The last time I encountered the seemingly ironically-monikered p.o.p. – a collaborative project between Reinhold Friedl and Hannes Strobl – they were obsessing over floorings. On this outing, they’re joined by Elena Kakaliagou and Nora Krahl, contributing French horn and voice, and violincello respectively.
This thematically-orientated set of experimental compositions explores a floral fixation. IKEBANA is the Japanese art of arranging flowers, and each of the album’s tracks is named after a style of bouquetry. But the concept runs far deeper than that: each composition is effectively a sonic interpretation or, perhaps more accurately, a representation of each type of arrangement.
The sleeve notes contain a definition or description of each style: the album’s second track, ‘rikka’ records ‘the oldest formal style of flower arrangement, developed in the early fifteenth century. Strict formal rules. Minimalistic.’ And so it is that the sparse musical arrangements conform to the same parameters.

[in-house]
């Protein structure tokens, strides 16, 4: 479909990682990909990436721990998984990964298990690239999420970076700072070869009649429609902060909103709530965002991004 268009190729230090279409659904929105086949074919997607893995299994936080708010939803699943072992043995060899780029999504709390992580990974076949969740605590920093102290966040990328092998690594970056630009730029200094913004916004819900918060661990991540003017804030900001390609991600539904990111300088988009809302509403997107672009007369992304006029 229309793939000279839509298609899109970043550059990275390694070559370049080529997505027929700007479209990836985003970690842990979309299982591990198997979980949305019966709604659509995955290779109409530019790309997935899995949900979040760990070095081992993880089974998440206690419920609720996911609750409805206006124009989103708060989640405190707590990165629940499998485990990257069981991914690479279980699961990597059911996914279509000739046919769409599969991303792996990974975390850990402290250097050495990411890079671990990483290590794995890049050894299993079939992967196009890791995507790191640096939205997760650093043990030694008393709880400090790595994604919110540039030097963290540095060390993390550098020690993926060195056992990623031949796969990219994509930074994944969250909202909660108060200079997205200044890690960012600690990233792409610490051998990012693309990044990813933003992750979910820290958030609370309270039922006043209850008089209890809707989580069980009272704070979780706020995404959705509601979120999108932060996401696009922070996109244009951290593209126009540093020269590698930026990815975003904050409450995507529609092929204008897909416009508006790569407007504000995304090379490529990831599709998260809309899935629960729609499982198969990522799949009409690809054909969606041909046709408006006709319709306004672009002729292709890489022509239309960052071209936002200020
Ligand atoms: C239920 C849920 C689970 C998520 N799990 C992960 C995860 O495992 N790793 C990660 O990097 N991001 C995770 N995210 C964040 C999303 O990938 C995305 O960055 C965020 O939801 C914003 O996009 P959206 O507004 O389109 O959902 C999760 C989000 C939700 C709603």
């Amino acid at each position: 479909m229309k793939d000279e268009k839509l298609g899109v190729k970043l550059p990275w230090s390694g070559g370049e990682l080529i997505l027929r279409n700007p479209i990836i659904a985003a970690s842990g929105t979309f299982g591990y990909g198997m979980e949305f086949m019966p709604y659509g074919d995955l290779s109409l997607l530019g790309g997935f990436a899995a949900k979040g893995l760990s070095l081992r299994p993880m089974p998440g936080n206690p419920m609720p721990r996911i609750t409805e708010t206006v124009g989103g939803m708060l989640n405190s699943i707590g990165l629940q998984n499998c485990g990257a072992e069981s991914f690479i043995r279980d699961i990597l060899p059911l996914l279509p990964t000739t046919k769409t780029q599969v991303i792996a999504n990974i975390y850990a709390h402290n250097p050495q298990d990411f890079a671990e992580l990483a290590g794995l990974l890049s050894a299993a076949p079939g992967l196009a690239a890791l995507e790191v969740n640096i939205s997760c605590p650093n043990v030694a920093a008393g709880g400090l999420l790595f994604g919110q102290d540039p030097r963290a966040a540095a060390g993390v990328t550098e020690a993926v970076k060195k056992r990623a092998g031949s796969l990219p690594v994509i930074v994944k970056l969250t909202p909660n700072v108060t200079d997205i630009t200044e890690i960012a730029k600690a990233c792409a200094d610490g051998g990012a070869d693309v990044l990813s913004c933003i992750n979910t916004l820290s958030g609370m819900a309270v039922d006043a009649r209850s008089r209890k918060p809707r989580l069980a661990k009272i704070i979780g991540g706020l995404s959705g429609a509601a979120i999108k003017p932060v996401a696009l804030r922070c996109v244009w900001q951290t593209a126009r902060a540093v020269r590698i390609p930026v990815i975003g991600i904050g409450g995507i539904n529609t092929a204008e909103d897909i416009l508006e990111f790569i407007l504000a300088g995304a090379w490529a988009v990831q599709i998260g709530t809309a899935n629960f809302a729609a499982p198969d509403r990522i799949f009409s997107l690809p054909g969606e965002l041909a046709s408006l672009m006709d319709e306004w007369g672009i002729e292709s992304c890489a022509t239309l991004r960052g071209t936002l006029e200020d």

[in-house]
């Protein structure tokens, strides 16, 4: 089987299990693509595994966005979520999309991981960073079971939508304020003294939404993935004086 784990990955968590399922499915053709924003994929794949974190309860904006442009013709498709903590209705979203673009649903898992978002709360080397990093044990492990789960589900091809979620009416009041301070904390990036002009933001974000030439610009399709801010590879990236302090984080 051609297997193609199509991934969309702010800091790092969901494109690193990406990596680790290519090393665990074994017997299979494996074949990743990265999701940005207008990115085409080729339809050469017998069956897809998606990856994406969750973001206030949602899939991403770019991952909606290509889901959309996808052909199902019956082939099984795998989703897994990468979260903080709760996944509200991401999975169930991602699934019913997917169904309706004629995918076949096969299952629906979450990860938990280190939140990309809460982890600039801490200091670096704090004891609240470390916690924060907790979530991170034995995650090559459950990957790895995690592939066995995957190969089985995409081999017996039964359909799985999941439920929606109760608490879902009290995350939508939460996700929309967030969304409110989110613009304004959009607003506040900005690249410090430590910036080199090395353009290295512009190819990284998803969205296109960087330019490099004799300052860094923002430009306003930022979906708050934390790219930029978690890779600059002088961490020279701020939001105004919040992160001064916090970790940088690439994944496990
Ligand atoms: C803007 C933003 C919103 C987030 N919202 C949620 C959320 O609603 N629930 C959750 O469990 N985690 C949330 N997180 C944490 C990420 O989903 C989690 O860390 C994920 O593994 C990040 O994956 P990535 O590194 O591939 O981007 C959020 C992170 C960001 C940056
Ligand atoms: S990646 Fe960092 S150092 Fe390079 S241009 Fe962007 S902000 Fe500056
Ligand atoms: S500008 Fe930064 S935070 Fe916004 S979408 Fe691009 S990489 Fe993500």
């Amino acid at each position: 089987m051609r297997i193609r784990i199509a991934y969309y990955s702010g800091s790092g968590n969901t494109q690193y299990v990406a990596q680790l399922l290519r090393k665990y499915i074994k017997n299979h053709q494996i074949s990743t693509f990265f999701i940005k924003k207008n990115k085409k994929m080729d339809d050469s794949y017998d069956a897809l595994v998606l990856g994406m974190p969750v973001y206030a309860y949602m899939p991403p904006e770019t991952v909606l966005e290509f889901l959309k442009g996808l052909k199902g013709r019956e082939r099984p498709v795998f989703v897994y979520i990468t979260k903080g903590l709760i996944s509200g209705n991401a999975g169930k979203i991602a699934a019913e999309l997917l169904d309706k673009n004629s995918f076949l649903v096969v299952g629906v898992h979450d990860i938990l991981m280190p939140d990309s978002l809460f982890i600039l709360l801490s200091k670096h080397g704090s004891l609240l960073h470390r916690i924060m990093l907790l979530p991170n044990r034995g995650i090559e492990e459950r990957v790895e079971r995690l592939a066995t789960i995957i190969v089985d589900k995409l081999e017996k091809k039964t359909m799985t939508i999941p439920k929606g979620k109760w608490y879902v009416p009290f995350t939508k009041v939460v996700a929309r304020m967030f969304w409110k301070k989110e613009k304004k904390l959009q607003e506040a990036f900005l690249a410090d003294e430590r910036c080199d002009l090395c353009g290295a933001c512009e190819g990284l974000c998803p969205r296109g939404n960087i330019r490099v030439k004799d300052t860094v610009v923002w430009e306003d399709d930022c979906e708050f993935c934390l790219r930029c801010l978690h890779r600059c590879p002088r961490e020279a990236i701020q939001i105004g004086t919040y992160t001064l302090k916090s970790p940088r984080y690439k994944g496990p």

‘Nageria’ – an eleven-minute epic which builds to a discordant crescendo of crushing proportions – is quite terrifying. According to the sleeve notes, ‘nageira’ is arranged in a tall vase, and means ‘thrown in’, which is literally how the flowers are conventionally placed into the vase, although this style has more recently become formalised. Correspondingly, the flurry of cacophonous noise that forms the composition is very much freeform in its nature.
To describe ‘IKEBANA’ as ambient would be somewhat misleading: while it is a work which one would reasonably call ‘background’ music, it also manifests as a quite ominous-sounding and sometimes unsettling work: ‘shimentei’ is dark, bleak, rumbling, its low-end discomfort unpredictably rent by bursting blasts of funnelling anguish. It’s supposedly the only ikebana form that is conceived to be looked at from all sides, but from whichever angle you listen to this Merzbow-like conglomeration of sound, it’s quite disturbing.
‘IKEBANA’ is a deep, dark and quite unapproachable album. Never will I stand in the local florist’s wondering which flowers to buy for my wife with the same disinterest again: Friedl and his accomplices have indeed altered my psychology of perception.